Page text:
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Is Dividend Investing Good For Retirement Income?

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Dividends Or Interest

 

When it comes to creating your paycheck in retirement, you have several options. Some approaches offer distinct benefits.

 

For decades, investors have used dividend investing in creating a retirement paycheck. Can this be a successful strategy for you?

 

Why Is Dividend Investing So Powerful For Retirement?

 

Dividend investing is powerful because of compound interest—the phenomenon Einstein called the eighth wonder of the world. Compound interest refers to the process whereby interest associated with an investment increases exponentially—rather than linearly—over time. In other words, the money you invest today compounds upon itself year after year to yield a higher return the longer it is invested. 

 

What About Bonds?

 

You don’t just need one year of income for retirement; you need decades of income in retirement. You may be wondering how dividend-investing stacks up against bonds, especially when bond yields are at multi-year lows. Which is the better choice when the dividend yield of the S&P 500 is right in line with the 10-year Treasury yield?

 

Unfortunately, this is like comparing apples to oranges. Focusing on the current income misses out on the real power of dividends: an income stream that has the potential to grow significantly over time. If we compare the annual dividend income an investor would have received from an initial $10K investment (over the time period from 1976-2019) in the S&P 500 with the interest income he or she would have received from the Bloomberg Barclays US Aggregate Bond Index; we can see the difference. 

 

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The bond investment paid a higher income in the first year, but the picture changes over time. As the initial equity investment grew, the annual income from dividends quickly exceeded the income from bonds. And the margins only increased over the years. By the end of 2019, the stock portfolio grew to more than $350,000 and produced more than $6,500 in annual income. That’s more than 14 times the initial income stream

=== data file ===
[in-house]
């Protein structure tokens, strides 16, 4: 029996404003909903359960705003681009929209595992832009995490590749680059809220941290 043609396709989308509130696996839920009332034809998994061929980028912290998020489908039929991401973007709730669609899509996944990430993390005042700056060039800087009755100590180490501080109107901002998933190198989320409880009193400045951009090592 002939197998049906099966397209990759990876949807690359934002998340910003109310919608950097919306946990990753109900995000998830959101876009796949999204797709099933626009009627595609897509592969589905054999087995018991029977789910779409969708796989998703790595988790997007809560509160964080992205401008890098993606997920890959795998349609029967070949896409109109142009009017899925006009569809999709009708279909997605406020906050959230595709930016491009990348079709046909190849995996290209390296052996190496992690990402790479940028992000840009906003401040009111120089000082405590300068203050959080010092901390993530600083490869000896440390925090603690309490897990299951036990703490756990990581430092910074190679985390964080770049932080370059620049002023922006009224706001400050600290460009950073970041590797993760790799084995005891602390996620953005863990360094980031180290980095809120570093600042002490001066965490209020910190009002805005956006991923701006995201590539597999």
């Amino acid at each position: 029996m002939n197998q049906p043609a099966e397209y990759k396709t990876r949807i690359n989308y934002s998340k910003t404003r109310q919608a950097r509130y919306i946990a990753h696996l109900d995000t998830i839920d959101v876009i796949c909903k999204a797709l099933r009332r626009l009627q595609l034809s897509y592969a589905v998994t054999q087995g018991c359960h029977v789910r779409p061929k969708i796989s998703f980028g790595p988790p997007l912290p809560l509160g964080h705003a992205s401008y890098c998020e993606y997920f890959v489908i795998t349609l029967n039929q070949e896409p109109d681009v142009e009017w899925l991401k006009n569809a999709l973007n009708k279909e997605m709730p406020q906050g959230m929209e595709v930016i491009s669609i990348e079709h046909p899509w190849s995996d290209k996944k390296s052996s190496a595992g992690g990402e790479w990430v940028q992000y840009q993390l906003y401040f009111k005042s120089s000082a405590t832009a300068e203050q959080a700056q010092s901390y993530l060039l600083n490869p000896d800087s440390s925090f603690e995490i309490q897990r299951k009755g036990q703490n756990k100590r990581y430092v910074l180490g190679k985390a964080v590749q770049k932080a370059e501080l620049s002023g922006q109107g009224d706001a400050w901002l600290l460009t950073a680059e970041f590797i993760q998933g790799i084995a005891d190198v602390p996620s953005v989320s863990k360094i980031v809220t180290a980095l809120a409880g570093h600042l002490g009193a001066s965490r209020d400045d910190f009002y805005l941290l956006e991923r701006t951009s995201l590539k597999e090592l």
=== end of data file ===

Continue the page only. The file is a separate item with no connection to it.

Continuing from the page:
As for the bond portfolio, over 43 years, the ending value increases less than 1% per year. The income, unfortunately, decreased by more than 50%.

 

Over long periods, investors have generated more dividend income (from stocks) than interest income (from bonds). For a more detailed discussion, you can view my video here.

 

So, what are the other benefits of dividend income investing?

 

3 Major Advantages of Dividend-Investing

 

The most attractive quality of dividend investing is that you live off the income your stocks are producing without ever having to sell your investments. Because your investments continue to compound throughout your retirement, your annual dividend income can grow, and you still own all your stocks. And best of all, your nest egg is growing at the same time.

Over time, your portfolio with dividend-issuing stocks will: 

 

1) Help Protect Against Volatility: Dividend-paying stocks in the S&P 500 Index have recorded less volatility than non-dividend-paying stocks over the last 47 years. 

 

2) Pay Less In Taxes: A companies’ dividend is likely to be taxed at a lower rate than the same companies’ bond.

 

3) Provide a Reliable Income: Companies can increase dividends reliably over the long-term and can’t fake dividend payments. Dividends are either paid out, or they are not.

 

Keep in mind past performance is not necessarily indicative of future results. With a diversified dividend investing strategy, you position your portfolio to deliver a predictable retirement income stream while protecting your long-term purchasing power from inflation and market volatility.

 

Make Money While You Sleep

The best way to think about dividend investing is to build a portfolio that pays you every day. Instead of stressing over market values (the price of stocks), you can rest easy knowing your portfolio is earning income for you while you sleep. Put it this way: if your 2-million-dollar portfolio generates 3.25% annually, you make $178 a day without lifting a finger or selling any investments. 

 

If you’re interested in learning if dividend investing is right for you, contact our founder, Kyle Walters, here.

 

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